The age of mass customization
Image: Customized shoes by Prada
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The age of mass customization

I-CIO editorial team – January 2013

A perfect storm of technologies and innovation is combining to create what could be the dawn of a new industrial revolution.

It is becoming increasingly easy — and cost effective — to let consumers tailor products specifically to their needs, through the growth of technologies such as 3D printing, crowdsourcing, and open source technology and design. Indeed, customers may well soon start to expect this as standard, particularly in industries such as fashion, consumer hardware and automotive manufacturing.

This is the era of the so-called “makers,” according to one of its chief proponents, Chris Anderson. The former editor-in-chief of Wired magazine, Anderson quit his day job to focus on his manufacturing start-up, 3D Robotics. In his latest book, Makers: The New Industrial Revolution, he argues that in an age of custom-fabricated, do-it-yourself product design and creation, the collective potential of a million garage tinkerers and enthusiasts could drive a resurgence in manufacturing in post-industrial countries, using new technologies such as 3D printing combined with crowdsourced, open source design. He foresees a future where the “print” button becomes a “make” button.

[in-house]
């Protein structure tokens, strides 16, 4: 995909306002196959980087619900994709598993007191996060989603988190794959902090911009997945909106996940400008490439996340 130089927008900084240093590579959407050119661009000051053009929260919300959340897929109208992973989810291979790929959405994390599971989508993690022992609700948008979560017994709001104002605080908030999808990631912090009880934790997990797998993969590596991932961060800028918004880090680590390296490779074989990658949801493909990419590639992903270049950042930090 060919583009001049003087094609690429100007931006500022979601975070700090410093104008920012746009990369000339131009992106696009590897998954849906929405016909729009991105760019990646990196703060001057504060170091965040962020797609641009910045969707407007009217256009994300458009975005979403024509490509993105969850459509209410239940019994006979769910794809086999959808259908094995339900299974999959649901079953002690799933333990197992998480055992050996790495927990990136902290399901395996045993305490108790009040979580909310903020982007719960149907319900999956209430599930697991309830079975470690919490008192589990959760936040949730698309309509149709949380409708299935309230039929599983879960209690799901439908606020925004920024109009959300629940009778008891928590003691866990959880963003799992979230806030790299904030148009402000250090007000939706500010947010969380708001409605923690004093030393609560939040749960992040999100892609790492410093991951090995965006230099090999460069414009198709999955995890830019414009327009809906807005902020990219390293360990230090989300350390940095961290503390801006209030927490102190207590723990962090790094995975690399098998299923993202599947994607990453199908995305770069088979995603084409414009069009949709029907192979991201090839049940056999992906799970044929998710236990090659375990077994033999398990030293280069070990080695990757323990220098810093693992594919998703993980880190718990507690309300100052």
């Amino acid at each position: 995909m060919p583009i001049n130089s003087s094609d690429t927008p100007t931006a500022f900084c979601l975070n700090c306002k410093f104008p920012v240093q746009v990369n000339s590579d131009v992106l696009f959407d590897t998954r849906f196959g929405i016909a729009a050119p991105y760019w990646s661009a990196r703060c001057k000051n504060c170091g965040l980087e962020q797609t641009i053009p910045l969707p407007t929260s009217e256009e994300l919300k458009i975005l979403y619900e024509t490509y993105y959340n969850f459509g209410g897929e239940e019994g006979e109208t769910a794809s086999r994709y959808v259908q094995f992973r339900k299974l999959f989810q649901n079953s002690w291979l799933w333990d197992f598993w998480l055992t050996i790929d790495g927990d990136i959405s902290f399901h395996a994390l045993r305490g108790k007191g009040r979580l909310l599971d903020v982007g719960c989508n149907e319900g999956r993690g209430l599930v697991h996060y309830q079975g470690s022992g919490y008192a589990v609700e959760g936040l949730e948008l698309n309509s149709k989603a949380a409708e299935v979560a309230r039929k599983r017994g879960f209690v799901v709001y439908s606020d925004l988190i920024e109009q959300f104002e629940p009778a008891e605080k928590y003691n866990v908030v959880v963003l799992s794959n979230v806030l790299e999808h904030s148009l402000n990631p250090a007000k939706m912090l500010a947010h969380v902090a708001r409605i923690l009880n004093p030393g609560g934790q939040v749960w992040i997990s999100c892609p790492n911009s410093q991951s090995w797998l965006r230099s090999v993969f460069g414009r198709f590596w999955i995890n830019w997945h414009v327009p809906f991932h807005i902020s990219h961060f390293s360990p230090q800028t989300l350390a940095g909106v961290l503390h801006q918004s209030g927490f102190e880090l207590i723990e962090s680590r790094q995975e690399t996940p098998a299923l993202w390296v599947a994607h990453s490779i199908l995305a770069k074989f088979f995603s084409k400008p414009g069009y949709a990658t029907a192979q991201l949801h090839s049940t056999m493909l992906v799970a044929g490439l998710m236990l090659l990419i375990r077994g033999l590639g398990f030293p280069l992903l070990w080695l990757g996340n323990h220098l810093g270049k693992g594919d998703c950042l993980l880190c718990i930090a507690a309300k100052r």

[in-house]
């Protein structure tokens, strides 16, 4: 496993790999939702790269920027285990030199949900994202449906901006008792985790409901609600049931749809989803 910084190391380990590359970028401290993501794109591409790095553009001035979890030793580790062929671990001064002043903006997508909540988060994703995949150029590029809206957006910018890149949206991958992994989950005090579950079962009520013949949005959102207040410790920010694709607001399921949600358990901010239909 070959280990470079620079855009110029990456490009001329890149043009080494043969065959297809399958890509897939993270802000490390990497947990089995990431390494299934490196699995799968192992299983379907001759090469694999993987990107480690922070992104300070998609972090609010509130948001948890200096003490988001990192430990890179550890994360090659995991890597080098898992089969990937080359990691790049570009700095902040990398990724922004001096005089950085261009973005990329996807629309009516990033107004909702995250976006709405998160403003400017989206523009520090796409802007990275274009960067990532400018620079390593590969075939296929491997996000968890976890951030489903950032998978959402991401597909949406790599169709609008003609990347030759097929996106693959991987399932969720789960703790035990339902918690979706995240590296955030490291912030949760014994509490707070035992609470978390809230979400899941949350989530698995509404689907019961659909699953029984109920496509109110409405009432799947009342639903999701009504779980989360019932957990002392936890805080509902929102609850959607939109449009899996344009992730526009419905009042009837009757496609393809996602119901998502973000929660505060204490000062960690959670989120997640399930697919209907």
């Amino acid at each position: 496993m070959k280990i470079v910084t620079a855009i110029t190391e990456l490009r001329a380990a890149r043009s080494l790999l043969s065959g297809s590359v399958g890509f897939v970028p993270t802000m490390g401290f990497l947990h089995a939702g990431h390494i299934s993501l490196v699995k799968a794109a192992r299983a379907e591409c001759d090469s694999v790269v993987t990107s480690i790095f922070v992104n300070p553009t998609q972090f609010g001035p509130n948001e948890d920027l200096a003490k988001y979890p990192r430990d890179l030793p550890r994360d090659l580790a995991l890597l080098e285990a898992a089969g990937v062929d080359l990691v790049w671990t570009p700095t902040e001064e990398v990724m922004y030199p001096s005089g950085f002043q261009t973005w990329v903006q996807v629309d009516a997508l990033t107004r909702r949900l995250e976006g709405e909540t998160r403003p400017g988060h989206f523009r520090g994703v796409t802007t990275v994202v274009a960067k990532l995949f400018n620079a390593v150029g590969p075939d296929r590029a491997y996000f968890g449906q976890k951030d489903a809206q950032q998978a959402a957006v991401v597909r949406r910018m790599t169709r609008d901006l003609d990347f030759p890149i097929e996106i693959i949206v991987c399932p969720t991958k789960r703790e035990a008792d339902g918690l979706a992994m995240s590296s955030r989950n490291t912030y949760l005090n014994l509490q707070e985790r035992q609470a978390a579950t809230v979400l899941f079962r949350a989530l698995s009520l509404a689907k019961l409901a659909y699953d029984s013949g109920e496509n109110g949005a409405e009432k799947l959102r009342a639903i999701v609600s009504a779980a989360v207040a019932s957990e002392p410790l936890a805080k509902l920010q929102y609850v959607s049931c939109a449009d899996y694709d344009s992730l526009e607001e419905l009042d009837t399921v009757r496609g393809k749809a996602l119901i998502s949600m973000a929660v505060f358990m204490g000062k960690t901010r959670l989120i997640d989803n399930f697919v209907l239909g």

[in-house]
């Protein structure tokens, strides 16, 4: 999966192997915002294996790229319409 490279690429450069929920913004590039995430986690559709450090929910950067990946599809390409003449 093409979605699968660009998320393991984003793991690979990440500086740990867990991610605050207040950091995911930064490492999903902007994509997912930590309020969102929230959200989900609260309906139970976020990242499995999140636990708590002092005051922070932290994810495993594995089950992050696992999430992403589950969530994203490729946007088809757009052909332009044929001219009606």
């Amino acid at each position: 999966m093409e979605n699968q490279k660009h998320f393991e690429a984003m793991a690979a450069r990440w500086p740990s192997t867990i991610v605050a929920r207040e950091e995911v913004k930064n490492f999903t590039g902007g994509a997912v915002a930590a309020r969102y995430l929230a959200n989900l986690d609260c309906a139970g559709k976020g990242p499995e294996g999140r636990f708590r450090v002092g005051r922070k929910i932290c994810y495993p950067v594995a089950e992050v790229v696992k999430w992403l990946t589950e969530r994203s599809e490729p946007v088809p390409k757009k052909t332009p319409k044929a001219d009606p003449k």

We are seeing this mass customization already in the automotive industry. Established carmakers such as Ford and BMW are offering high levels of personalization in car specification, but US company Local Motors is taking this to another level with crowdsourced car manufacturing. People submit design prototypes, getting feedback from a 30,000-plus community of designers, fabricators, engineers and enthusiasts around the world, and Local Motors then helps to build the best ones in a small factory over a couple of weekends. Its first community-designed vehicle was a 6.2-liter, V8-engine off-roader, built for $75,000.

Such production models also have the potential to boost economies where traditional manufacturing is in decline. As J. P. Gownder of Forrester predicts: “Mass customization offers an alternative to the mass-produced, price-is-everything Asian factory model. While the US and EU won’t regain their lead in manufacturing, mass customization will lead to a small but important re-industrialization for build-to-order production.”Data feed

•    35% of US online consumers are already interested in customizing product features or purchasing build-to-order products to personal specifications. (Forrester)
•    MakerBot claims to have sold 10,000 3D printers in 2011. The company’s Replicator 2 Desktop 3D printer, which builds up objects in layers only 100 microns thick, costs just $2,199.
•    The 3D printing market worldwide is predicted to be worth $3.1 billion by 2016, rising to $5.2 billion by 2020. (Wohlers Associates)

First published January 2013
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